I stumbled across the curious goings on at the Greenwood LeFlore Airport during a refueling stop on my way to the Ozark Mountains in Arkansas. Planes which have met their structural or economic lifespan are euthanized, and dissected, after having made their last flight. They are “parted out”, which means useful parts that can be sold, are sold. Presumably the rest goes to scrap.
The facility in Greenwood Leflore is owned by GE, one of the largest manufacturers of turbofan engines. For obvious reasons, the engines are the first to be removed from the planes. But almost anything else with life left in it will be salvaged, and likely used in other aircraft.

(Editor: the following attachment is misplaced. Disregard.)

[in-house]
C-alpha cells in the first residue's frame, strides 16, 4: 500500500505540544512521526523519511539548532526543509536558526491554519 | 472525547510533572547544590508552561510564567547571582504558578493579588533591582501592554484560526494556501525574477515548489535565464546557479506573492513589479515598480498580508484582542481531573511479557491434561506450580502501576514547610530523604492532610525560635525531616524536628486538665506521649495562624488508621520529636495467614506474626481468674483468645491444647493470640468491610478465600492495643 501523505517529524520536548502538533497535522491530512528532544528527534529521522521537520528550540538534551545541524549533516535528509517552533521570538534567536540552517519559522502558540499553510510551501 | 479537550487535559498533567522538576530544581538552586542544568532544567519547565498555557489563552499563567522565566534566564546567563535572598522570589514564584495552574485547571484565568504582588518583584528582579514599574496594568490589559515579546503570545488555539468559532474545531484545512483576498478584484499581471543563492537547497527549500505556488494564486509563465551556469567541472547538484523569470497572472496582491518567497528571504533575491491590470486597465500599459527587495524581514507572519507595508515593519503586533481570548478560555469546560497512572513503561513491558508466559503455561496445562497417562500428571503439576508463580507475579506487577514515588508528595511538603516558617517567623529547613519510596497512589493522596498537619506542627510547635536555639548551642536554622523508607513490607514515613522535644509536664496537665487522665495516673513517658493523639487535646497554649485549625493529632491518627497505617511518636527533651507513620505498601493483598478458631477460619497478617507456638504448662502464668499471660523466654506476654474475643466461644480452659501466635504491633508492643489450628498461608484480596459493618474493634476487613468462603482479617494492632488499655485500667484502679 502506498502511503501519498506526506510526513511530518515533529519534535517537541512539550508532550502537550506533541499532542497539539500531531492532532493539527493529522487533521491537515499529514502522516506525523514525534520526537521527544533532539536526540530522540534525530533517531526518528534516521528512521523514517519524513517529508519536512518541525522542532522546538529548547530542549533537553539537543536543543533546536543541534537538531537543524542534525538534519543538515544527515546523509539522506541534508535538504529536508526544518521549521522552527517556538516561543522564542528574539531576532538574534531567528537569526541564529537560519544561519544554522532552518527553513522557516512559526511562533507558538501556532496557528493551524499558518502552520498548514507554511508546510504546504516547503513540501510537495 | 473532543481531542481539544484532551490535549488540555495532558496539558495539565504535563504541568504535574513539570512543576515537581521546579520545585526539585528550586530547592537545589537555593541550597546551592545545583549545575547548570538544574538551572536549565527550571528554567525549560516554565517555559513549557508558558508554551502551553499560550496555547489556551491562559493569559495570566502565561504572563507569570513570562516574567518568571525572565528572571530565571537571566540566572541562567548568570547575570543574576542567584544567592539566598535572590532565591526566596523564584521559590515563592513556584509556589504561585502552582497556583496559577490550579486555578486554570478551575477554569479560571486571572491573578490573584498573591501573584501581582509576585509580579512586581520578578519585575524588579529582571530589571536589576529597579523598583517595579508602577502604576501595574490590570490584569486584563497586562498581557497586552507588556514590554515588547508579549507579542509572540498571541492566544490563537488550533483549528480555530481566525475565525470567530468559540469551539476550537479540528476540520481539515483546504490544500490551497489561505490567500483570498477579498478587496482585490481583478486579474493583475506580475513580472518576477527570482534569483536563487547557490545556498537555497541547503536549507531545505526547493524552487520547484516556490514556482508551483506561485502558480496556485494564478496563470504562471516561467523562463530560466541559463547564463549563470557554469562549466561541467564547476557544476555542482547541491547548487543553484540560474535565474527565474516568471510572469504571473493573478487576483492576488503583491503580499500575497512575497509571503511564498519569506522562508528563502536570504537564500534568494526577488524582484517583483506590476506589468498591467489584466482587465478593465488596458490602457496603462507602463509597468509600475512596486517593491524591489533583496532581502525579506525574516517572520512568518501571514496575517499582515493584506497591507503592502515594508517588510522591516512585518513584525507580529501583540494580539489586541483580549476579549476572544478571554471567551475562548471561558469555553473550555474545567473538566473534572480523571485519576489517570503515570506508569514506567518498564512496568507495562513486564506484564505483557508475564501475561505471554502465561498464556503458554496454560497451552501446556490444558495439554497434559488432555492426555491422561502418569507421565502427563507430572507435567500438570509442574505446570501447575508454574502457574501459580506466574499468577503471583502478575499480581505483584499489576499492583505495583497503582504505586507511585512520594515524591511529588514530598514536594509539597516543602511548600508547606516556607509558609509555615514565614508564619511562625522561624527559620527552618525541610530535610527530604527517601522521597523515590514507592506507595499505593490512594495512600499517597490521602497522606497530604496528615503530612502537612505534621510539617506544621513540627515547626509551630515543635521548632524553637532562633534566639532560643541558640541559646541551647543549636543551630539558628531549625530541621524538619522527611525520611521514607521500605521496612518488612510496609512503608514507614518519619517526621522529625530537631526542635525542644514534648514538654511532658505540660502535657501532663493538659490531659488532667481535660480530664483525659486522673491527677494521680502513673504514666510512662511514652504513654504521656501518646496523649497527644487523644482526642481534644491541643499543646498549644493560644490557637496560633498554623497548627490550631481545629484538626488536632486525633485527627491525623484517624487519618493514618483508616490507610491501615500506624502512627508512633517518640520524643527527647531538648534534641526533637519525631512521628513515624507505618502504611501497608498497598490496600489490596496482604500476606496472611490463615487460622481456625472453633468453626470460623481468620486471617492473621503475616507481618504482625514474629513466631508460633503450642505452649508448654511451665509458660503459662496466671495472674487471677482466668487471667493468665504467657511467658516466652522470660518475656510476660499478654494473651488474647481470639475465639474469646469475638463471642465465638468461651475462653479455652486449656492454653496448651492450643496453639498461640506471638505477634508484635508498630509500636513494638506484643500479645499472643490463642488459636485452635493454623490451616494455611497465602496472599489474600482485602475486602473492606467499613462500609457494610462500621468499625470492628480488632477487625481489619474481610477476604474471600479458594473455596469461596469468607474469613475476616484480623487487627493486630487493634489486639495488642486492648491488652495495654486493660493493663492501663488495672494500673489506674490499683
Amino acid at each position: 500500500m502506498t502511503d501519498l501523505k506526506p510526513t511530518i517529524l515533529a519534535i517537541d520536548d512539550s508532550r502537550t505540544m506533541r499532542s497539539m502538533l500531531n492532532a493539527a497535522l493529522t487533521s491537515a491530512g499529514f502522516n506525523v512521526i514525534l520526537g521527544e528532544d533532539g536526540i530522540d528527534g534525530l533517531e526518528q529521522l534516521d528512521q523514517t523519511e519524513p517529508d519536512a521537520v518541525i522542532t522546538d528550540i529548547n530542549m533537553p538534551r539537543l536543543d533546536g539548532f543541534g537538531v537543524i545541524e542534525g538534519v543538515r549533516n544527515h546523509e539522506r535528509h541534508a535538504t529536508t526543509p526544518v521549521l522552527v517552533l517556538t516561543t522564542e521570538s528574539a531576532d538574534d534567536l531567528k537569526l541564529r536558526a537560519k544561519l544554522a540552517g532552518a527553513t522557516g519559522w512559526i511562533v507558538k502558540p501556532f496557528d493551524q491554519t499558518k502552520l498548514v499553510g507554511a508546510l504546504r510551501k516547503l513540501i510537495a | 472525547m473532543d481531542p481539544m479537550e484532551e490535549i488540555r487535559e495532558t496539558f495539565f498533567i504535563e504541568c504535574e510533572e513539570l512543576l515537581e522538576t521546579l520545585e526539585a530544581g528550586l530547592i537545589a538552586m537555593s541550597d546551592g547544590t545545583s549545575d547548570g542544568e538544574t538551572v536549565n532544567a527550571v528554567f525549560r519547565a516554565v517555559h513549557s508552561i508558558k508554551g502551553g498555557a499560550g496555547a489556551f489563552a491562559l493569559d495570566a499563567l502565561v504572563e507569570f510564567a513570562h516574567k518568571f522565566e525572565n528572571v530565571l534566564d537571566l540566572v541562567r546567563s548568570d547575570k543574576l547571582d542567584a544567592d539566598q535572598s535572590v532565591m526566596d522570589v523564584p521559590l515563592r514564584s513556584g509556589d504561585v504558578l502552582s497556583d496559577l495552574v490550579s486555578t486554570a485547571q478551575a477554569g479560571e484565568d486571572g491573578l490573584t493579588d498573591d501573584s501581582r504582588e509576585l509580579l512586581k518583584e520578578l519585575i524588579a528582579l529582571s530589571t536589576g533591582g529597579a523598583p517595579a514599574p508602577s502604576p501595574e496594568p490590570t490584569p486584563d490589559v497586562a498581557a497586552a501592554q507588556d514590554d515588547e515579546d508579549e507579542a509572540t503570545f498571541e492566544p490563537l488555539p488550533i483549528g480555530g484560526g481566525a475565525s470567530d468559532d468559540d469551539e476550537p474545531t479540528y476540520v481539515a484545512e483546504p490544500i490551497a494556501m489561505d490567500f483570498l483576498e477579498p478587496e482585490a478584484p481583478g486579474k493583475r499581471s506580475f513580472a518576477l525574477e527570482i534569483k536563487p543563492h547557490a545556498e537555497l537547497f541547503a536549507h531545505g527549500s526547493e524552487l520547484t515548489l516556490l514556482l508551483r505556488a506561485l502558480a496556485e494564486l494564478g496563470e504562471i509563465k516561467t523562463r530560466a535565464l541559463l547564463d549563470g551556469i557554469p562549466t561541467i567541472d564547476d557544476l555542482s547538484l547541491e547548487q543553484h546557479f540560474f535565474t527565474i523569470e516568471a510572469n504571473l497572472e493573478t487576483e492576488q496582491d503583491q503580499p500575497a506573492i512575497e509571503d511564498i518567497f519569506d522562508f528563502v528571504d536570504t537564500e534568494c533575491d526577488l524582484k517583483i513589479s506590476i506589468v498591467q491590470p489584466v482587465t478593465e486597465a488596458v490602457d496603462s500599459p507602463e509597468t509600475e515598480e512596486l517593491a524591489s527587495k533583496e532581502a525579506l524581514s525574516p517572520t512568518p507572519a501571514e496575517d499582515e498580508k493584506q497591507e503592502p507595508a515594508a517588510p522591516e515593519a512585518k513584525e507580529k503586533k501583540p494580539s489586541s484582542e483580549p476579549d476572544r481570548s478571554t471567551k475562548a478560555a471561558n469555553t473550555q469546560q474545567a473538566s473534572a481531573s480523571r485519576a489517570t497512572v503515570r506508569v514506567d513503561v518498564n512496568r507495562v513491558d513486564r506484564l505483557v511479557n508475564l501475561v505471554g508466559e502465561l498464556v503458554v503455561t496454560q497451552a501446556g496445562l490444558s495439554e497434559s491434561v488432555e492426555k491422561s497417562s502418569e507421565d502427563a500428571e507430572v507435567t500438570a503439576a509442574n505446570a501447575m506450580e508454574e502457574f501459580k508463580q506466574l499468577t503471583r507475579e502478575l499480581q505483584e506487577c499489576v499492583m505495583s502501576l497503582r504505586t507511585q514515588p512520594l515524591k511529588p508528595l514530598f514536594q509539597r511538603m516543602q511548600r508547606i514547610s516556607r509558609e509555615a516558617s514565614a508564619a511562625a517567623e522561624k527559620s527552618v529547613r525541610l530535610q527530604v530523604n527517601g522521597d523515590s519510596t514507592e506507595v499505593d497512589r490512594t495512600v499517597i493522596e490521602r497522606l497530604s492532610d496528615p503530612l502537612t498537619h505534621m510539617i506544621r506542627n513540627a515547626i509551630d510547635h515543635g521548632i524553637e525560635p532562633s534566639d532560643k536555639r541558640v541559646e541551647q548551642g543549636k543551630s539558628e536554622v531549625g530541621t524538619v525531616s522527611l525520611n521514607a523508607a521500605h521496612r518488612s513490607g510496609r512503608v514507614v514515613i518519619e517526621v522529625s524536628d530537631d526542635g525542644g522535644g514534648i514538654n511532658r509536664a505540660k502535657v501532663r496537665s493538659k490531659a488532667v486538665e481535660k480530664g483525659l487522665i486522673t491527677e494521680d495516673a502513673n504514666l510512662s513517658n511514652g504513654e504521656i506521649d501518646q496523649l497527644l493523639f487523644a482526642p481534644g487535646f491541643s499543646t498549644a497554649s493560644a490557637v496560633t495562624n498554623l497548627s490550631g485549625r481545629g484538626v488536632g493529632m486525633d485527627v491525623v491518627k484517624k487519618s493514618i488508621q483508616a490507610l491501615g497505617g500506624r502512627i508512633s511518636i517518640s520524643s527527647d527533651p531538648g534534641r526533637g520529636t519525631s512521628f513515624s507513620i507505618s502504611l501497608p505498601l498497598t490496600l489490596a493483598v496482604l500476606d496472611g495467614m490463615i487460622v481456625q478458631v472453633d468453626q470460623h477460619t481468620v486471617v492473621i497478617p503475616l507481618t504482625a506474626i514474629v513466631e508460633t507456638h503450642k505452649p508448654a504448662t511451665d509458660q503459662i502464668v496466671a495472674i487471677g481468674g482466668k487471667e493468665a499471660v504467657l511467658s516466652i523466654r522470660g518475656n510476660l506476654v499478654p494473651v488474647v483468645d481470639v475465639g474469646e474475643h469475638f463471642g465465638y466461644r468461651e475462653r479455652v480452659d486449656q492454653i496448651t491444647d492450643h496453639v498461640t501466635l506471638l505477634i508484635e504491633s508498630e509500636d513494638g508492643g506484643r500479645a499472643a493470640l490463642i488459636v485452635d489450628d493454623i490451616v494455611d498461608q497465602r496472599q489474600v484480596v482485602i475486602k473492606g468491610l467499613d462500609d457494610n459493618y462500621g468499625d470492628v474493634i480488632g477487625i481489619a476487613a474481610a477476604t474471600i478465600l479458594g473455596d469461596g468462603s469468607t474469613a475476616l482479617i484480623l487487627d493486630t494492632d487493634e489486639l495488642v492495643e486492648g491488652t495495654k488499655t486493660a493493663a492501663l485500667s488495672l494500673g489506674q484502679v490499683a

So why would a plane be scrapped with useful components left in it?
Recently, a Southwest 737 had a hole blown in its roof due to metal fatigue accumulation after only 39,000 pressurization cycles. That’s a relatively low number compared to what the industry expects.
But let’s put that into perspective. Every morning we wake up, get pressurized, perhaps with a cup or two of Joe, and strike off for our daily chores. And in the evening we depressurize, then sleep, before starting the cycle over. After 39,000 of those cycles, we’d be about 107 years old.
Well, sure, if we made it that far, I imagine major things would be wearing out.
The funny thing is, aircraft get junked when they are no longer economically repairable.
I wonder if that could happen to us?
No, surely not.